Meanwhile, to this observer's eyes, Jones has more than kept pace with Newton, whose play throughout the spring and early summer sessions has looked very much like it did throughout the Patriots' 2020 season. In my estimation, that's less an indictment of Newton and more a testament to how well Jones has digested what he's been fed of the Patriots playbook so far.
Enough rookie quarterbacks have come through Foxborough over the years – think Hoyer, Jimmy Garoppolo, Ryan Mallett, even the most recent in Stidham – to give us a reasonable understanding of what to expect from young QBs in their first Patriots camp. Most hold onto the football too long, at least initially, because they're thinking too much about what they're supposed to do. Some of their passes can be wildly inaccurate or late on arrival, giving the defense ample time to defend the throws. We've seen very little of this from Jones after his first four days of training camp.
It's imperative to note here as well that practice statistics aren't as significant in judging the competition as many media observers would lead you to believe. Simply keeping track of how many passes these players complete is both unfair and unreliable.
For example, in many of the drills we see in which the QBs are facing some sort of defensive personnel, there are times when the defense is advised to allow the play to unfold so the offensive coaches can assess whether or not the passer made the proper decision. Sometimes, it's fairly obvious, but only the coaches know exactly when this is and if the result was favorable to the QB.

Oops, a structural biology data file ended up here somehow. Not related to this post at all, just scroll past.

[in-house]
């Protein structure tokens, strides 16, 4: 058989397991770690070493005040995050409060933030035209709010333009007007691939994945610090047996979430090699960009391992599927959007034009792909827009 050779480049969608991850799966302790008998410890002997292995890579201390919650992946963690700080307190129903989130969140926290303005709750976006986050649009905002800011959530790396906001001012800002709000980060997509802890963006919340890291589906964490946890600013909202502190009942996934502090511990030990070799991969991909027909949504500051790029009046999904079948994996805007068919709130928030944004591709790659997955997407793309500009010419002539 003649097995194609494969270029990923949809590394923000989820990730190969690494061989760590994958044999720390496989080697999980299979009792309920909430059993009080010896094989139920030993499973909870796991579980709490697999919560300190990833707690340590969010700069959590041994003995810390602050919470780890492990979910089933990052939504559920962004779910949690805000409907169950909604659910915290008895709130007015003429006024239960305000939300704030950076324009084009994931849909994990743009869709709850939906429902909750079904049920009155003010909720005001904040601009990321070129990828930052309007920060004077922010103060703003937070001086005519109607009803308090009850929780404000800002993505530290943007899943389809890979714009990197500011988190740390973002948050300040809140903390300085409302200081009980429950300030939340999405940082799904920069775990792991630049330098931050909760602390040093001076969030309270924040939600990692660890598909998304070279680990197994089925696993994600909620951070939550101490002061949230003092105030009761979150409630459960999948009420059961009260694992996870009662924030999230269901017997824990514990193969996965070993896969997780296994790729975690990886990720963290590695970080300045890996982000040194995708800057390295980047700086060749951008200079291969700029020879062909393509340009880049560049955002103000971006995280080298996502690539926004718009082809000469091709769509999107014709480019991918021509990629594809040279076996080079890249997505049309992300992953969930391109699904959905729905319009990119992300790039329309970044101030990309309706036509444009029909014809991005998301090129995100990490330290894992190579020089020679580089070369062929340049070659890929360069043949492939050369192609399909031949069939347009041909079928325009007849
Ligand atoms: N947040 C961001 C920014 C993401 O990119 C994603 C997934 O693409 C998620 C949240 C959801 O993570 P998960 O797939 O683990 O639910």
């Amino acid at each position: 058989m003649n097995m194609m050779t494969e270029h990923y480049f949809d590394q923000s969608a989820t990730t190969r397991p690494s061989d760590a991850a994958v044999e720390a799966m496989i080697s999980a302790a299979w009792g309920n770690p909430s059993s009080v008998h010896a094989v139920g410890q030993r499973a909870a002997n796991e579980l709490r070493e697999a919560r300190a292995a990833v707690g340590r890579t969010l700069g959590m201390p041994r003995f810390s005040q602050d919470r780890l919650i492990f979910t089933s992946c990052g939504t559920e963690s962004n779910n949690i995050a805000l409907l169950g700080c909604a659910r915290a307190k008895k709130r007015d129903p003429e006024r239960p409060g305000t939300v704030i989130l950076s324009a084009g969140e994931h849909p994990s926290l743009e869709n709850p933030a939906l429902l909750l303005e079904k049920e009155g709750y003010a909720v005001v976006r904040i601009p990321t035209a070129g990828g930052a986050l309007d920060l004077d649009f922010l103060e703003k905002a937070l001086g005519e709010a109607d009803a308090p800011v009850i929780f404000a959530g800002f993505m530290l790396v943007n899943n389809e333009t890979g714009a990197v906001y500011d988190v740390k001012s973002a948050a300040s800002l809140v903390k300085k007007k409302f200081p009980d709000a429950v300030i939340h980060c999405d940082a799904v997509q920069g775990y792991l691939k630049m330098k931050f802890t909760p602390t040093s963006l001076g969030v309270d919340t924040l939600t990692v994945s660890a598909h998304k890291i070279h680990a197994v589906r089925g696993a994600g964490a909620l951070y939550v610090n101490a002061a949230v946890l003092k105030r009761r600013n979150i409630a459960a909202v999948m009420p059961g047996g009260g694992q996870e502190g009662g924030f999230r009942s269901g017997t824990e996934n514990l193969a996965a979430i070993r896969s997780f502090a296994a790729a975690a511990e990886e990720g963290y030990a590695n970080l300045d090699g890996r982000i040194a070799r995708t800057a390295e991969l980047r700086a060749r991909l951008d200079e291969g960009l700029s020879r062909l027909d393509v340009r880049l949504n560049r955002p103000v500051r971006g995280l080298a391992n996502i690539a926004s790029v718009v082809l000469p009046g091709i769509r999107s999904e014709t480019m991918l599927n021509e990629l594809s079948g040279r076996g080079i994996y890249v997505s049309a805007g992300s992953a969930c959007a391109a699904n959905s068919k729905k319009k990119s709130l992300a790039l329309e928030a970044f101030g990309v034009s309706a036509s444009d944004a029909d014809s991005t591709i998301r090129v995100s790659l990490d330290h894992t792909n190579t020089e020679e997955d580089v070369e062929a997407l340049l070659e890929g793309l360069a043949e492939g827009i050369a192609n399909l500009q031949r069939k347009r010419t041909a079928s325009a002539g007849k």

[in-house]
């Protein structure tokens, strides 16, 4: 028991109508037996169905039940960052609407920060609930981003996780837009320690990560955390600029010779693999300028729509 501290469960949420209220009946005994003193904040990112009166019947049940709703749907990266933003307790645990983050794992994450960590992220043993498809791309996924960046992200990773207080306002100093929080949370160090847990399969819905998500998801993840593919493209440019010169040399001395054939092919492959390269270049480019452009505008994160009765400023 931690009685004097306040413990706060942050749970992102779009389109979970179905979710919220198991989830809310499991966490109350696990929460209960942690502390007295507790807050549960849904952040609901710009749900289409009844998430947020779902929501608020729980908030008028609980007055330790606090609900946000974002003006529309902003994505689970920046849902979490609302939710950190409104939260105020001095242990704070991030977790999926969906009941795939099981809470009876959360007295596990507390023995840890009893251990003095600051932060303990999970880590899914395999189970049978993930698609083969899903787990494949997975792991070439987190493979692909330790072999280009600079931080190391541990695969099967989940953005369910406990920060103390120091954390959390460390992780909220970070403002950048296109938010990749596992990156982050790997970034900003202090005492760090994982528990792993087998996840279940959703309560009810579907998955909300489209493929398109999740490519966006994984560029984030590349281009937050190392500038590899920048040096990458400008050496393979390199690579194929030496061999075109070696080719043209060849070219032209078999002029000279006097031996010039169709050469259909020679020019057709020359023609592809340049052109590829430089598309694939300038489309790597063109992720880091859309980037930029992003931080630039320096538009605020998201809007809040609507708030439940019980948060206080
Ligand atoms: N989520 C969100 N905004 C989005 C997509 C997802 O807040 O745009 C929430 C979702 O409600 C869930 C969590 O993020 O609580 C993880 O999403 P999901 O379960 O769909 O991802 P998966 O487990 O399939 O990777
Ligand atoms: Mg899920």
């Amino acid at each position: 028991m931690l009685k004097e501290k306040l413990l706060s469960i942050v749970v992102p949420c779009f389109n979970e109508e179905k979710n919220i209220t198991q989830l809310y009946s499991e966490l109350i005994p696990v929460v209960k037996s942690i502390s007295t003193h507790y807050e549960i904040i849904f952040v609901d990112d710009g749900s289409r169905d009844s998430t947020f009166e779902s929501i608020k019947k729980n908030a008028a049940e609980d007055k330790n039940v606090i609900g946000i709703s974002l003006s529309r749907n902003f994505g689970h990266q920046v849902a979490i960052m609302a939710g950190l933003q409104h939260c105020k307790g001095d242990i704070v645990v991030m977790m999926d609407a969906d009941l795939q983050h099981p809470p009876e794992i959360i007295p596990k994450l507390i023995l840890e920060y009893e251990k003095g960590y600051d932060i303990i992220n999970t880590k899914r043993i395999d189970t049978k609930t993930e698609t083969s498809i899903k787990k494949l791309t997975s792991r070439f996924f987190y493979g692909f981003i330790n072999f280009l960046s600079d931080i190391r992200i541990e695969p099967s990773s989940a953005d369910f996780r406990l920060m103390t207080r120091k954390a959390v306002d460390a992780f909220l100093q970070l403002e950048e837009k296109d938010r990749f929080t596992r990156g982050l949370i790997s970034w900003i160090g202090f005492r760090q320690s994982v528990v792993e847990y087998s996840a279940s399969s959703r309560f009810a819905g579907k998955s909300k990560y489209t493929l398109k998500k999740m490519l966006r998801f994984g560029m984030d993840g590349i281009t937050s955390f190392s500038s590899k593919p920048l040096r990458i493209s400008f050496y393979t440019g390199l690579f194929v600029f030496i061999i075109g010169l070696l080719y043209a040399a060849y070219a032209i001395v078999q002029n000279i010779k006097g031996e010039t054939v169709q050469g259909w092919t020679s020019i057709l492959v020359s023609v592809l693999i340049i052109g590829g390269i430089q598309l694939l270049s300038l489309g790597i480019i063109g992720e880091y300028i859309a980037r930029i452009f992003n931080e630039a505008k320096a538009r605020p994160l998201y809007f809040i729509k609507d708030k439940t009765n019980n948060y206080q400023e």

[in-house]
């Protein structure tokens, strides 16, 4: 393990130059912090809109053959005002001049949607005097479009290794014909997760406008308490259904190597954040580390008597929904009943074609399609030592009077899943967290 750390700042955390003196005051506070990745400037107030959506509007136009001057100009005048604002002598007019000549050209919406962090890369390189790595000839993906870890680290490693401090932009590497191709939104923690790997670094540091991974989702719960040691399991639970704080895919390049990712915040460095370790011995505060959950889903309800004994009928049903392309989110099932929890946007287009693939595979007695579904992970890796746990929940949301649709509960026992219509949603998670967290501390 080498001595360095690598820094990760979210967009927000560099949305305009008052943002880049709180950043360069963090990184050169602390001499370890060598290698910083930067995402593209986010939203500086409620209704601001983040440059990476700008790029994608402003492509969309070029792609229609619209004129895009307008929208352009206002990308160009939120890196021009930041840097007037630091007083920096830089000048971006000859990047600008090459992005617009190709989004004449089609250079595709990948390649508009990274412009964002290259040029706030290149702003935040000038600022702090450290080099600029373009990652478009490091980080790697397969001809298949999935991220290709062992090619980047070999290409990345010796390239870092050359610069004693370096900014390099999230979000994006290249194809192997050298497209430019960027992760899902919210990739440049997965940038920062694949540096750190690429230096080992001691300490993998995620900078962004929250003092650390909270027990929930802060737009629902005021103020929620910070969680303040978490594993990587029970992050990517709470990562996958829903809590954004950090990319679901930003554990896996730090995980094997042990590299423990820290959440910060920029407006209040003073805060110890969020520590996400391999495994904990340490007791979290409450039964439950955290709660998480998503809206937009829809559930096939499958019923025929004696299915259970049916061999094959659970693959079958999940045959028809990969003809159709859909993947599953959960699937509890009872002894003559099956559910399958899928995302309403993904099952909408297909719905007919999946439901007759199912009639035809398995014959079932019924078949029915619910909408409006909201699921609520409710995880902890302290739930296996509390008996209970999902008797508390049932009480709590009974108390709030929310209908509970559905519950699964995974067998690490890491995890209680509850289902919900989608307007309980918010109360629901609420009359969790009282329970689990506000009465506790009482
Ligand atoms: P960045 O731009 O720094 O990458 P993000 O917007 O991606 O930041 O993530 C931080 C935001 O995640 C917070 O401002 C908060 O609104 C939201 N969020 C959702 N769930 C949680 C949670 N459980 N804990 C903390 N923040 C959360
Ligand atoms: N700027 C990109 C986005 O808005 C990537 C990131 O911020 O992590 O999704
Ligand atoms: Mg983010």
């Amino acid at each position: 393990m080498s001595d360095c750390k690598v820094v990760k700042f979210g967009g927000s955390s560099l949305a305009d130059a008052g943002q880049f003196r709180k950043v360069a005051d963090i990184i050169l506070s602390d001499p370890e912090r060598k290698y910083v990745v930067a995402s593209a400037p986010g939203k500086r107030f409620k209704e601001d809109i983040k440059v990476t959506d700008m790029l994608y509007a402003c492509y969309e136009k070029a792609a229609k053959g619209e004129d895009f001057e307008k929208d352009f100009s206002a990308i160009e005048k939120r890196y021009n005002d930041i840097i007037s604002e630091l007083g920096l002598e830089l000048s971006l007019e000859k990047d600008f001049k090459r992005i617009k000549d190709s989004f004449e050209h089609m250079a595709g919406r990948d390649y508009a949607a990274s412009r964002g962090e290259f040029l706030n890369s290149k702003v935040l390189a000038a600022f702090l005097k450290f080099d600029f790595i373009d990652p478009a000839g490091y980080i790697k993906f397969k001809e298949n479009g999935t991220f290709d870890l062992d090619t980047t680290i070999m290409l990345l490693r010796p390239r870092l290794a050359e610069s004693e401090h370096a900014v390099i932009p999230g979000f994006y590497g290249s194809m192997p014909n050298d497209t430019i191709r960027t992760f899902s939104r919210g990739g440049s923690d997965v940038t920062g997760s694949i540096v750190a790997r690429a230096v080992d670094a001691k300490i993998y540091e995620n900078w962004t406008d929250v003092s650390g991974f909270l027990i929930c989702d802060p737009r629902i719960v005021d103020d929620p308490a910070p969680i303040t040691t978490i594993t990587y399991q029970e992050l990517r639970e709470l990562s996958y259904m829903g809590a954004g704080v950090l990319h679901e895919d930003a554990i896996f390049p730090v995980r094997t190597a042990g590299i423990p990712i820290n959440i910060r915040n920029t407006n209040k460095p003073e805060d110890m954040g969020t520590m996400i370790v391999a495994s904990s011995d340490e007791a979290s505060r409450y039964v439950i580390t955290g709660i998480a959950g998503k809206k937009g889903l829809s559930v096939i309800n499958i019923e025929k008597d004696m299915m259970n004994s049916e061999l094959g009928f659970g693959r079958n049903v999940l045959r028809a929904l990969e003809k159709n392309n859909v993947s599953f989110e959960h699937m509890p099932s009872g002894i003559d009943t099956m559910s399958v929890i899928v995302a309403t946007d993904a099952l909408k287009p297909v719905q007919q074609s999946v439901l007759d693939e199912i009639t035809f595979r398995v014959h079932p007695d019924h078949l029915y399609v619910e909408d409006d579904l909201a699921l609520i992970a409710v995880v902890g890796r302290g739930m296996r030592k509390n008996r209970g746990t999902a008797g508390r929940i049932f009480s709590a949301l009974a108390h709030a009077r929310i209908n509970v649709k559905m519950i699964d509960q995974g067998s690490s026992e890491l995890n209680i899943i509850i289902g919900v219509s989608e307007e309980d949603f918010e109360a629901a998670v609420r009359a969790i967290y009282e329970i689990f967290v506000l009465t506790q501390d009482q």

An incomplete pass (the result, perhaps, of a drop by the receiver) might have been viewed by the coaches as a good play by the quarterback because he made the right decision about where to throw the football. What's more, a touchdown pass thrown 10 seconds after the snap usually isn't a positive result because, had it happened in a game, the pass would never have been thrown because the quarterback would likely have been sacked long before he threw it. Numbers, you see, can be misleading if you aren't in possession of all the corresponding facts.
What we must rely on at this stage are mostly intangible observations. Does the player look comfortable in the pocket, confident in his throws, in command of the offense overall? Is he showing improvement in these areas from day to day, even period to period during practice? Does the offense look cohesive or disjointed when he's under center or in the shotgun?
The answers to these questions are entirely subjective, of course, and can be difficult to quantify. Both Newton and Jones have made their share of great plays, as well as mistakes, though neither has yet to separate himself from the other. Saturday may have been Newton's most productive this summer, but as Belichick also advised reporters beforehand in response to a question about the QB battle, "We'll take a look at the whole situation. I don't think you want to evaluate players at any position off of one or two plays, or maybe a day, so… I'm sure it'll be a hard decision."
To this point, both Newton and Jones are doing their best to make it so.